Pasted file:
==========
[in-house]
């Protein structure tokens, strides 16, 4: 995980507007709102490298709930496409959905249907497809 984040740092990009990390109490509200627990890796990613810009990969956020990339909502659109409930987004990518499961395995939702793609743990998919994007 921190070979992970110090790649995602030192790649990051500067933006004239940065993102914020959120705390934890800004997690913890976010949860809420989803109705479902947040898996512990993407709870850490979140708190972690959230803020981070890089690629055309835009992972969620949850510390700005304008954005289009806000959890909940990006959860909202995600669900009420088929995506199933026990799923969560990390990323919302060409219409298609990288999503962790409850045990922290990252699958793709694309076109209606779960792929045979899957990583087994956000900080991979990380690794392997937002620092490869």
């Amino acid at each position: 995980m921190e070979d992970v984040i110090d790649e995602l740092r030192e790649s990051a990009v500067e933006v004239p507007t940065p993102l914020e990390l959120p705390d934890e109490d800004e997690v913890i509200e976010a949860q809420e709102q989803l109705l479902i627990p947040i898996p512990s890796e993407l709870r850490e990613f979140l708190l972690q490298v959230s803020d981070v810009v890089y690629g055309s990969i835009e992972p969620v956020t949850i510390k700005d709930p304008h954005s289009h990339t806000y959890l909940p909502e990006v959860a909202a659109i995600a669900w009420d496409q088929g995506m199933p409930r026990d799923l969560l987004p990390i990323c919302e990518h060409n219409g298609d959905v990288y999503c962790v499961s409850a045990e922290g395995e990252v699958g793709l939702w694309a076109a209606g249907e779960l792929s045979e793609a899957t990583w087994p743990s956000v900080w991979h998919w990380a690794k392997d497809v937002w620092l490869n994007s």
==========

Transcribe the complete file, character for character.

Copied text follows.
[in-house]
């Protein structure tokens, strides 16, 4: 995980507007709102490298709930496409959905249907497809 984040740092990009990390109490509200627990890796990613810009990969956020990339909502659109409930987004990518499961395995939702793609743990998919994007 921190070979992970110090790649995602030192790649990051500067933006004239940065993102914020959120705390934890800004997690913890976010949860809420989803109705479902947040898996512990993407709870850490979140708190972690959230803020981070890089690629055309835009992972969620949850510390700005304008954005289009806000959890909940990006959860909202995600669900009420088929995506199933026990799923969560990390990323919302060409219409298609990288999503962790409850045990922290990252699958793709694309076109209606779960792929045979899957990583087994956000900080991979990380690794392997937002620092490869």
């Amino acid at each position: 995980m921190e070979d992970v984040i110090d790649e995602l740092r030192e790649s990051a990009v500067e933006v004239p507007t940065p993102l914020e990390l959120p705390d934890e109490d800004e997690v913890i509200e976010a949860q809420e709102q989803l109705l479902i627990p947040i898996p512990s890796e993407l709870r850490e990613f979140l708190l972690q490298v959230s803020d981070v810009v890089y690629g055309s990969i835009e992972p969620v956020t949850i510390k700005d709930p304008h954005s289009h990339t806000y959890l909940p909502e990006v959860a909202a659109i995600a669900w009420d496409q088929g995506m199933p409930r026990d799923l969560l987004p990390i990323c919302e990518h060409n219409g298609d959905v990288y999503c962790v499961s409850a045990e922290g395995e990252v699958g793709l939702w694309a076109a209606g249907e779960l792929s045979e793609a899957t990583w087994p743990s956000v900080w991979h998919w990380a690794k392997d497809v937002w620092l490869n994007s």